Intel Preparing 72 Core Xeon Monster Chip For High Performance Parallel Computing
The new monstrous arrival from Intel features 72 Silvermont cores, 16GB of stacked high bandwidth memory and support for 6 DDR4 channels. If you think the above figures are impressive wait till you hear the rest. But before then let's take a small step back.
The chip is part of Intel's Xeon Phi line of professional co-processors. We talked about this new chip just over two weeks ago. However today we bring you more details directly from Intel as we discuss an interesting paper that has been surfaced ahead of the 2015 Intel Developer Forum. The new 72 core part is confirmed ahead of its launch since the only Xeon Phi "Knights Landing" coprocessor we had known earlier was the 60 core part.
Intel Preparing 72 Core Xeon Phi Monster Chip For High Performance Parallel Computing
The paper details how Intel intends to continue the push for even faster parallel computing with the x86 ISA.
High performance parallel computing relies on a number of crucial cornerstones for success and these include a very wide, very high performance compute focused processor and mammoth amounts of memory bandwidth to keep this chip fed.
Intel has all of these essentials covered with Knight's Landing. Featuring up to 72 Silvermont cores each capable of handling 4 threads. Packing up to 36MB of shared L2 cache and up to 16GB of stacked High Bandwidth Memory on package. In addition to a six channel DDR4 memory controller that can support speeds up to 2400Mhz and a total capacity of 384GB Intel did not refer to the total compute performance of its new processor in this particular paper, which was peculiar to say the least. However we do know that the chip is capable of 3 TFLOPs of double precision (FP64) compute performance which will be faster than NVIDIA's and AMD's current graphics offerings on the HPC front.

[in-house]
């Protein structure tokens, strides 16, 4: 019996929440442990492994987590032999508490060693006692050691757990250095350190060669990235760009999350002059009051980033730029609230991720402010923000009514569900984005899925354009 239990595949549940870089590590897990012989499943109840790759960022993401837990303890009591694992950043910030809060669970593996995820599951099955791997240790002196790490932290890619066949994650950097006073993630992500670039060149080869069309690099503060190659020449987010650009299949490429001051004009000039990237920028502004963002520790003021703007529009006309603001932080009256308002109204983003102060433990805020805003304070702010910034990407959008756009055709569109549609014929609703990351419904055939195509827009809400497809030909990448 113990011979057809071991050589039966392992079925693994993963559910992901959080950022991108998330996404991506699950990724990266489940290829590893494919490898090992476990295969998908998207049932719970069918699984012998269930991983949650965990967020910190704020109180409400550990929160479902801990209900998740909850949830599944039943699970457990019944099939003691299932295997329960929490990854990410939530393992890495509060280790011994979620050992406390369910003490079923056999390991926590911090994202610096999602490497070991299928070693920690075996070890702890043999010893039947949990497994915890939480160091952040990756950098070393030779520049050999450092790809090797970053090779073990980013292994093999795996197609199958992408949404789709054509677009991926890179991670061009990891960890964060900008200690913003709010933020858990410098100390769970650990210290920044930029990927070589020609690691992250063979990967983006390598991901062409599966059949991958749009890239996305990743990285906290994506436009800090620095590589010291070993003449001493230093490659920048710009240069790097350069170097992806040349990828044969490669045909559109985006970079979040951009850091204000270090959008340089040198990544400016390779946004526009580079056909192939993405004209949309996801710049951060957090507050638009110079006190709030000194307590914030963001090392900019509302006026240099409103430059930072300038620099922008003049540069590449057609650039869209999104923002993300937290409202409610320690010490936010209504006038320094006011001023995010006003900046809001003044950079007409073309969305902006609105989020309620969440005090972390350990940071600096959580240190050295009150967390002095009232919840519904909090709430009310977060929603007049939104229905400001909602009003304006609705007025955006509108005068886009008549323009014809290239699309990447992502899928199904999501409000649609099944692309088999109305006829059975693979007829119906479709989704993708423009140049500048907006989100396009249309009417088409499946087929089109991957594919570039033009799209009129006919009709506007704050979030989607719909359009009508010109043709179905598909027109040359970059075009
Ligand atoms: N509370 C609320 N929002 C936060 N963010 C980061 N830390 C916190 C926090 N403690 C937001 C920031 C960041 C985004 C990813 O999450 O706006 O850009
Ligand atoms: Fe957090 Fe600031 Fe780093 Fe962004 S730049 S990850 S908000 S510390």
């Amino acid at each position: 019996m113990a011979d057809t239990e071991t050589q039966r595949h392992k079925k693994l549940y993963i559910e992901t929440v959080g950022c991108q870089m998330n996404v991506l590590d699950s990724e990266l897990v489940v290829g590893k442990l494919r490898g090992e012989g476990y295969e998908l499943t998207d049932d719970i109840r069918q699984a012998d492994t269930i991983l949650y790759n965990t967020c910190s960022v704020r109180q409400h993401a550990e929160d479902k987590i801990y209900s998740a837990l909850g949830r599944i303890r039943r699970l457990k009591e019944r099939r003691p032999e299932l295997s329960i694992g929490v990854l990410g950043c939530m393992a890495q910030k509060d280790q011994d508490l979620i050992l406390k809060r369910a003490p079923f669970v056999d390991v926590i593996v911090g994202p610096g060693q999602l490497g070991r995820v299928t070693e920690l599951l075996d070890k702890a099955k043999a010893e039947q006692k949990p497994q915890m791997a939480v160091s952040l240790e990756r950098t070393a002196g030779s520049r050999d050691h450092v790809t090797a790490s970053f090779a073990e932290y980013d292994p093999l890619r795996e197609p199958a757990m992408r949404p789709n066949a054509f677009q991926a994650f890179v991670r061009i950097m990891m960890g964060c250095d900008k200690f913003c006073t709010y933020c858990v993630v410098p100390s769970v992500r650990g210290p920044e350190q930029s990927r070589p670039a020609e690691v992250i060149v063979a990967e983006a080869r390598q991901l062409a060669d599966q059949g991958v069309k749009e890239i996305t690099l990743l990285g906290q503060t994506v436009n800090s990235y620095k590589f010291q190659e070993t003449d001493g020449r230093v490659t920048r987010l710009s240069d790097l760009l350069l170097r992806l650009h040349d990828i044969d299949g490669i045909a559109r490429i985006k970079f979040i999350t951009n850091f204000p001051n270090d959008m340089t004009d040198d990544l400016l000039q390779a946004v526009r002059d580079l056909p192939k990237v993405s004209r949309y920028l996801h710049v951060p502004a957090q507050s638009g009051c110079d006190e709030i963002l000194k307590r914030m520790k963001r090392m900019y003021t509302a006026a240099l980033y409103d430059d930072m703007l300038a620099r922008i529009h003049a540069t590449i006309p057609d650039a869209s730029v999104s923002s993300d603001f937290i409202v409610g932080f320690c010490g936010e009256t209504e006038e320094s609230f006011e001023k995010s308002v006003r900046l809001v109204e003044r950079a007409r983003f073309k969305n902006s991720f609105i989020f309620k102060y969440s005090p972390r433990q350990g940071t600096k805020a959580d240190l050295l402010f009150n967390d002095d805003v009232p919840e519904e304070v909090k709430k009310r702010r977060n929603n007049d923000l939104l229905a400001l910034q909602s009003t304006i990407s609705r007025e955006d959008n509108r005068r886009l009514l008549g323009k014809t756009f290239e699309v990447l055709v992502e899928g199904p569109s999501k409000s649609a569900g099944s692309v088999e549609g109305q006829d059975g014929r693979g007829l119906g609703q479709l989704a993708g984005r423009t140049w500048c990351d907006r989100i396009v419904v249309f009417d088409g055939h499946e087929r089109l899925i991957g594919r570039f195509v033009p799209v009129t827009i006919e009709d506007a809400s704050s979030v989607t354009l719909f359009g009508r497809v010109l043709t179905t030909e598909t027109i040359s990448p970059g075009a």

Interestingly enough, in this particular configuration that we mentioned above. The, very fast, stacked HBM will take on the role of L3 cache. However with HBM there's a sacrifice in memory speeds compared to traditional SRAM or DRAM L3. But thanks to the massively wide memory interface of HBM and the paramount gap in memory capacity in favor of HBM over traditional SRAM or DRAM based L3 cache. The end result is a very sizable increase in memory bandwidth and capacity.
Apart from the highly impressive HBM memory system which will soon become the industry standard graphics memory as AMD introduces in its consumer graphics cards this year and Nvidia follows next year. Kinight's Landing features a very impressive, re-worked and highly improved microarchitecture as well. With the repurposed 14nm Silvermont, Intel is promising up to 3 times the single threaded performance over the last generation of Xeon Phi co-processors and up to 300% gains in power efficiency.
Xeon Phi co-processors have carved a niche in the market for high performance parallel computing. An area that's been and still is largely dominated by General Purpose Graphics Processing Units. Processors from Nvidia and AMD that were originally designed for computer graphics but were later on adapted and used for general purpose computing. These graphics processors continue to hold the crown for performance and power efficiency for parallel computing.
However an x86 solution still maintains a few genuine advantages in ease of use and programmability for developers. However, GPGPU solutions are closing the gap in this regard, just as Intel continues to close the gap with GPGPUs in performance and efficiency. It'll be interesting to see how this market develops, but before then Xeon Phi co-processors will continue to address a genuine need in the market that no other product can fulfill. And that's enough for Intel to keep pushing ahead.
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